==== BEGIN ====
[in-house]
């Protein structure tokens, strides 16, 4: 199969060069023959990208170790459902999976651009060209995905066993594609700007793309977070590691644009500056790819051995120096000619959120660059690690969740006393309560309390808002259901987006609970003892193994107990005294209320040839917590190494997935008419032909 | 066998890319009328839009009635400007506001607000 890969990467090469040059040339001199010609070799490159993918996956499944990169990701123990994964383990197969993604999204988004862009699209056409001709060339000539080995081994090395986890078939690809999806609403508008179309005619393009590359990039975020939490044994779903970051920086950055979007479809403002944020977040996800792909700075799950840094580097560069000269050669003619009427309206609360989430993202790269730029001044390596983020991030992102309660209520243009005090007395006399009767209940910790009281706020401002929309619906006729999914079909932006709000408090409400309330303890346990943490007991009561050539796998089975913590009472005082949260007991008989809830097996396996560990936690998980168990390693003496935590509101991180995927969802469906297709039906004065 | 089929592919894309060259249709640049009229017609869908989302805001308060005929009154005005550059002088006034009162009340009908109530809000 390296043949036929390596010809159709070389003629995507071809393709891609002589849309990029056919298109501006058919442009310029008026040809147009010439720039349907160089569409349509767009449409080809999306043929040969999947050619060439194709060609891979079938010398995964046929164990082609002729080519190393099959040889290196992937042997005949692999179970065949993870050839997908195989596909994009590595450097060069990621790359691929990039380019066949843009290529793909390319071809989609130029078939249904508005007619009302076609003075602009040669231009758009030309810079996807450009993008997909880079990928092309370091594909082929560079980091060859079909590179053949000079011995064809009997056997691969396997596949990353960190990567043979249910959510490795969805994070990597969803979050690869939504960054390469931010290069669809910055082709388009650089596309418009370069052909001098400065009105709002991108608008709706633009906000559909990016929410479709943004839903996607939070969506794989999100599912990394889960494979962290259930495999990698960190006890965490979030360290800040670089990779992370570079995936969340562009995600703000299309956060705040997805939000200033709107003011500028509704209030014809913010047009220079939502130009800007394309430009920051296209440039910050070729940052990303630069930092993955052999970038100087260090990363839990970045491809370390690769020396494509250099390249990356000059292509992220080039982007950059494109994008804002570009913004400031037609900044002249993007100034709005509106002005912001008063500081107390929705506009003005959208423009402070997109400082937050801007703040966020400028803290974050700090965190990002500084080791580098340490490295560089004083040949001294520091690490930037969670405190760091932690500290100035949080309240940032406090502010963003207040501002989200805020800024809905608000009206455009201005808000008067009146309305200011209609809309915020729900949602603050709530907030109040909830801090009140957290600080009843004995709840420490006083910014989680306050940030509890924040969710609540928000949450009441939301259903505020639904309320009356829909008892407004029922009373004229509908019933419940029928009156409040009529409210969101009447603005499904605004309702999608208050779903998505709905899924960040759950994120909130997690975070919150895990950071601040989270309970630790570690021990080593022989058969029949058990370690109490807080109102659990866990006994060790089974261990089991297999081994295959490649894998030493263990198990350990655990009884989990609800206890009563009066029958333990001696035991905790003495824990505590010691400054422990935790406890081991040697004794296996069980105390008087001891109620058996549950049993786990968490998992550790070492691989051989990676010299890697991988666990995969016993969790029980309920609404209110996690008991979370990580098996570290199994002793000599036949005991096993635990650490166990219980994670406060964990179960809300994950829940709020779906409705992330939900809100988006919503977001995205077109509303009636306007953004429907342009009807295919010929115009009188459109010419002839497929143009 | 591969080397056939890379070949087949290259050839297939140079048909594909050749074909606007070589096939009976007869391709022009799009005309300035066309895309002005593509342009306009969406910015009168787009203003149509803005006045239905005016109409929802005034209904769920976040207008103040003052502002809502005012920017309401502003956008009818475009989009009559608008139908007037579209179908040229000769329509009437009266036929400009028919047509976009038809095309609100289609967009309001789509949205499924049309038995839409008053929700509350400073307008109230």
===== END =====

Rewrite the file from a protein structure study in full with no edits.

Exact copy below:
[in-house]
């Protein structure tokens, strides 16, 4: 199969060069023959990208170790459902999976651009060209995905066993594609700007793309977070590691644009500056790819051995120096000619959120660059690690969740006393309560309390808002259901987006609970003892193994107990005294209320040839917590190494997935008419032909 | 066998890319009328839009009635400007506001607000 890969990467090469040059040339001199010609070799490159993918996956499944990169990701123990994964383990197969993604999204988004862009699209056409001709060339000539080995081994090395986890078939690809999806609403508008179309005619393009590359990039975020939490044994779903970051920086950055979007479809403002944020977040996800792909700075799950840094580097560069000269050669003619009427309206609360989430993202790269730029001044390596983020991030992102309660209520243009005090007395006399009767209940910790009281706020401002929309619906006729999914079909932006709000408090409400309330303890346990943490007991009561050539796998089975913590009472005082949260007991008989809830097996396996560990936690998980168990390693003496935590509101991180995927969802469906297709039906004065 | 089929592919894309060259249709640049009229017609869908989302805001308060005929009154005005550059002088006034009162009340009908109530809000 390296043949036929390596010809159709070389003629995507071809393709891609002589849309990029056919298109501006058919442009310029008026040809147009010439720039349907160089569409349509767009449409080809999306043929040969999947050619060439194709060609891979079938010398995964046929164990082609002729080519190393099959040889290196992937042997005949692999179970065949993870050839997908195989596909994009590595450097060069990621790359691929990039380019066949843009290529793909390319071809989609130029078939249904508005007619009302076609003075602009040669231009758009030309810079996807450009993008997909880079990928092309370091594909082929560079980091060859079909590179053949000079011995064809009997056997691969396997596949990353960190990567043979249910959510490795969805994070990597969803979050690869939504960054390469931010290069669809910055082709388009650089596309418009370069052909001098400065009105709002991108608008709706633009906000559909990016929410479709943004839903996607939070969506794989999100599912990394889960494979962290259930495999990698960190006890965490979030360290800040670089990779992370570079995936969340562009995600703000299309956060705040997805939000200033709107003011500028509704209030014809913010047009220079939502130009800007394309430009920051296209440039910050070729940052990303630069930092993955052999970038100087260090990363839990970045491809370390690769020396494509250099390249990356000059292509992220080039982007950059494109994008804002570009913004400031037609900044002249993007100034709005509106002005912001008063500081107390929705506009003005959208423009402070997109400082937050801007703040966020400028803290974050700090965190990002500084080791580098340490490295560089004083040949001294520091690490930037969670405190760091932690500290100035949080309240940032406090502010963003207040501002989200805020800024809905608000009206455009201005808000008067009146309305200011209609809309915020729900949602603050709530907030109040909830801090009140957290600080009843004995709840420490006083910014989680306050940030509890924040969710609540928000949450009441939301259903505020639904309320009356829909008892407004029922009373004229509908019933419940029928009156409040009529409210969101009447603005499904605004309702999608208050779903998505709905899924960040759950994120909130997690975070919150895990950071601040989270309970630790570690021990080593022989058969029949058990370690109490807080109102659990866990006994060790089974261990089991297999081994295959490649894998030493263990198990350990655990009884989990609800206890009563009066029958333990001696035991905790003495824990505590010691400054422990935790406890081991040697004794296996069980105390008087001891109620058996549950049993786990968490998992550790070492691989051989990676010299890697991988666990995969016993969790029980309920609404209110996690008991979370990580098996570290199994002793000599036949005991096993635990650490166990219980994670406060964990179960809300994950829940709020779906409705992330939900809100988006919503977001995205077109509303009636306007953004429907342009009807295919010929115009009188459109010419002839497929143009 | 591969080397056939890379070949087949290259050839297939140079048909594909050749074909606007070589096939009976007869391709022009799009005309300035066309895309002005593509342009306009969406910015009168787009203003149509803005006045239905005016109409929802005034209904769920976040207008103040003052502002809502005012920017309401502003956008009818475009989009009559608008139908007037579209179908040229000769329509009437009266036929400009028919047509976009038809095309609100289609967009309001789509949205499924049309038995839409008053929700509350400073307008109230």